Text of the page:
3rd Annual One Love Cali Reggae Fest

ONE LOVE REGGAE FEST 2018 Feb 10 & 11 Queen Mary

ONE LOVE REGGAE FEST 2018 Feb 10 & 11 Queen Mary

The 2018 One Love Cali Reggae Fest at the Queen Mary in Long Beach Feb. 10 and 11, will be featuring some of the biggest reggae acts in the world, including Grammy-nominated artist Matisyahu, Grammy-nominated artist Common Kings, Landon Mcnamara, Long Beach Dub All-Stars, Tomorrow’s Bad Seeds, and more!

– (Sunday 4:30pm)

Isle Empire/Mensch House Records is thrilled to announce that Common Kings has been nominated for their acclaimed debut album Lost In Paradise in the “Best Reggae Album” category at the 60th GRAMMYS®. The band continues to receive press accolades and win over fans nationwide with the San Antonio Current hailing “I can say confidently that Common Kings might be in my top five performances.”

– (Sunday 5:15pm)

Born and raised on the North Shore of Oahu, Hawaii. Landon’s cutting out his own path outside of surfing and cultivating his love of music: singing, songwriting and playing guitar. Landon’s music is inspired by reggae, alternative and acoustic music. In 2016, Landon teamed up with Sea Major Seven Studio & Producer Noah Cronin (Sammy J, The Late Ones and Hirie) on a debut album titled A Dollar Short & A Minute Late which reached #1 on the iTunes and Billboard Reggae Album charts. Landon is one that will always be making waves – in and out of the water.

MATISYAHU – (Saturday 2:30pm and Sunday 12:50pm)


MATISYAHU; photo Reuben Martinez

The GRAMMY-nominated, King without a Crown Matisyahu has announced his 2018 Forest of Faith Tour. Matisyahu has created his own space in reggae music, developing a loyal following that has driven singles such as “One Day” and “King Without a Crown” to international recognition. His newest album, Undercurrent, embodies a collaborative and freeform spirit as Matisyahu and his band seamlessly merge instrumental improvisation sessions with lyrics and vocals.

– (Sunday 8:00pm)

Eric Wilson and Bud Gaugh met in childhood (in 1979) and later started their first garage punk band, consisting of drums, bass and vocals. They later formed Sublime with Bradley Nowell. The Long Beach Dub Allstars (LBDAS for short) were founded after Nowell died in 1996 of a heroin overdose (frequent contributors to Sublime including Michael “Miguel” Happoldt, Todd Forman, and “Field” Marshall Goodman are also members of the band).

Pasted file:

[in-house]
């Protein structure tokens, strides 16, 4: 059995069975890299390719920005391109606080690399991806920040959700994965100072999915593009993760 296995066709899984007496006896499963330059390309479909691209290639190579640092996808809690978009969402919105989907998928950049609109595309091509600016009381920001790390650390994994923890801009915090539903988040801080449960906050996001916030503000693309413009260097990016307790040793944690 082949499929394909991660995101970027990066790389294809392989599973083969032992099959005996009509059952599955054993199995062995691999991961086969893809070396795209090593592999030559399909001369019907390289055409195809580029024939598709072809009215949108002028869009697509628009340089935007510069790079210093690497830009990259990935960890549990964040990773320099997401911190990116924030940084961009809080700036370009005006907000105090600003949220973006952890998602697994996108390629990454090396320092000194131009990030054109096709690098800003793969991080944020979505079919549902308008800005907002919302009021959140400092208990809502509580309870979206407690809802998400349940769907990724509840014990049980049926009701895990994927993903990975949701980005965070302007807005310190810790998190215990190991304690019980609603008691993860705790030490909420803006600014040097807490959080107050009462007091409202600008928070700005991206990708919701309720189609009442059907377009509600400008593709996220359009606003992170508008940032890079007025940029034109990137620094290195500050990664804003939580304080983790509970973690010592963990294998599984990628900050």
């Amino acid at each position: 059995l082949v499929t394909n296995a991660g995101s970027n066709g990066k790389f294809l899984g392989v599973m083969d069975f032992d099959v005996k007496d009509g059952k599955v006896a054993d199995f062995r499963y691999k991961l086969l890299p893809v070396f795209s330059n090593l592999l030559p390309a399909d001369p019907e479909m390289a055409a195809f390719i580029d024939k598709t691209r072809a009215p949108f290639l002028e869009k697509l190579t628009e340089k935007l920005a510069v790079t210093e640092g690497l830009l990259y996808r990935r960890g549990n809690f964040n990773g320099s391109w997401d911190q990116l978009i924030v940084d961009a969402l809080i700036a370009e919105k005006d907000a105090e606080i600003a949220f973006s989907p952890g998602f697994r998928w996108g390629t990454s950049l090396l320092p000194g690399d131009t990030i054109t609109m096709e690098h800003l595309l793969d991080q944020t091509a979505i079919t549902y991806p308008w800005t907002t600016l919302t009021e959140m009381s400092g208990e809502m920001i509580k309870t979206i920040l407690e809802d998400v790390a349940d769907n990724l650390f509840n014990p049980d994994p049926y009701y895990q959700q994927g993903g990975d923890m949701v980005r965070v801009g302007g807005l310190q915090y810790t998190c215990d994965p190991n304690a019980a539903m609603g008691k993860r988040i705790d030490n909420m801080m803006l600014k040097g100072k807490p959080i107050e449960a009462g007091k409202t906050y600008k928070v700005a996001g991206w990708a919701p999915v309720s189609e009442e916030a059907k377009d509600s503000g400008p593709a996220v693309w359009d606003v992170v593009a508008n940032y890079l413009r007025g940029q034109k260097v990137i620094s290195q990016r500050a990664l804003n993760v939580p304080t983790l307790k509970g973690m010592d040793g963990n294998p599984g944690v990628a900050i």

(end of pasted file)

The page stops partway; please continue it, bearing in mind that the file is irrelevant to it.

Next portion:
Eric Wilson says, “We will never replace the greatness that Sublime did or what Bradley has done.” The band was originally a 10-piece and they recorded their debut recording called Right Back, which shortly after completion in 1999 saw the departure of three members. Their second album, Wonders of the World was recorded and released in 2001. It featured “Sunny Hours” featuring will.i.am from The Black Eyed Peas. “Sunny Hours” was also used as the theme song for the Friends spin-off Joey.

– (Saturday 4:30pm)

Tomorrows Bad Seeds, “leaders of the new school” is a five piece American band from The South Bay of Los Angeles California, formed in 2004. Their Southern California influences helped yield their unparalleled sound; A perfect mix of reggae, rock & pop. From Hood B-Boy Street to Surf/Skate Beach Culture these boys emerged into a multi-cultural musical phenomenon with a cause. Meet The Seeds: Moises Juarez (lead-vocals), Sean Chapman(vocals/guitar), Matthew McEwan (vocals/guitar), Patrick Salmon (drums), and Andre Davis (bass).

Fu Manchu Kickoff World Tour


FU MANCHU play Troubadour Feb. 9 and The Casbah Feb. 10; photo James Christopher

Clone Of The Universe marks a new chapter for the “fuzz rock” pioneers as they mix the straight ahead blistering rock with unexpected time shifts, featuring tracks like the roaring cuts “Don’t Panic” and “(I’ve Been) Hexed” and the dynamically complex “Clone of the Universe” and “Slower Than Light.” The centerpiece of the album is “IL Mostro Atomico,” an 18 minute 8 second, side long epic featuring a special guest performance by Alex Lifeson, guitarist and songwriter of the legendary band RUSH. Heavier than anything they’ve ever done and broken into 4 distinct sections, it’s new ground for a band that’s been pushing the boundaries of “fuzz and wah” since its formation in 1990.

FU MANCHU; photo James Christopher

FU MANCHU; photo James Christopher

The album was recorded and produced by FU MANCHU and Jim Monroe at The Racket Room in Santa Ana, CA, as well as additional recording with Andrew Giacumakis at SUSSTUDIO in Simi Valley, CA, and will be released worldwide for streaming and on vinyl and CD on the band’s own AT THE DOJO label via Cargo Distribution. FU MANCHU is Scott Hill (vocals, guitar), Bob Balch (Guitars), Brad Davis (Bass) and Scott Reeder (Drums and Percussion).